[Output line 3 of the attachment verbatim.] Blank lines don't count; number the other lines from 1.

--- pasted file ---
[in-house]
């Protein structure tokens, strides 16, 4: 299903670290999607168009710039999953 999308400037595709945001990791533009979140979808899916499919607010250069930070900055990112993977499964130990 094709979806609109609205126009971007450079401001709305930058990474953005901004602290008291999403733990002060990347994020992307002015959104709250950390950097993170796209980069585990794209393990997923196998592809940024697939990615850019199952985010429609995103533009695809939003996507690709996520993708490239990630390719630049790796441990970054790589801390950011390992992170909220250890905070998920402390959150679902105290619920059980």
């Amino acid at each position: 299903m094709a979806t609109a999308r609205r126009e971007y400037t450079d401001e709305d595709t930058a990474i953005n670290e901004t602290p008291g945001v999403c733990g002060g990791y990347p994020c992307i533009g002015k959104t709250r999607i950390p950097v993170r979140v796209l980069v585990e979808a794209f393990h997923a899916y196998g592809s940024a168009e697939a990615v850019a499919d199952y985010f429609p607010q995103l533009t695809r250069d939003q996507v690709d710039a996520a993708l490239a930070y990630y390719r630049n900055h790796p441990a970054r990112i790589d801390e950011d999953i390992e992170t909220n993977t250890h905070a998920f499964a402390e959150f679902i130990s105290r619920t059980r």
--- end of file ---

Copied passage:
């Amino acid at each position: 299903m094709a979806t609109a999308r609205r126009e971007y400037t450079d401001e709305d595709t930058a990474i953005n670290e901004t602290p008291g945001v999403c733990g002060g990791y990347p994020c992307i533009g002015k959104t709250r999607i950390p950097v993170r979140v796209l980069v585990e979808a794209f393990h997923a899916y196998g592809s940024a168009e697939a990615v850019a499919d199952y985010f429609p607010q995103l533009t695809r250069d939003q996507v690709d710039a996520a993708l490239a930070y990630y390719r630049n900055h790796p441990a970054r990112i790589d801390e950011d999953i390992e992170t909220n993977t250890h905070a998920f499964a402390e959150f679902i130990s105290r619920t059980r």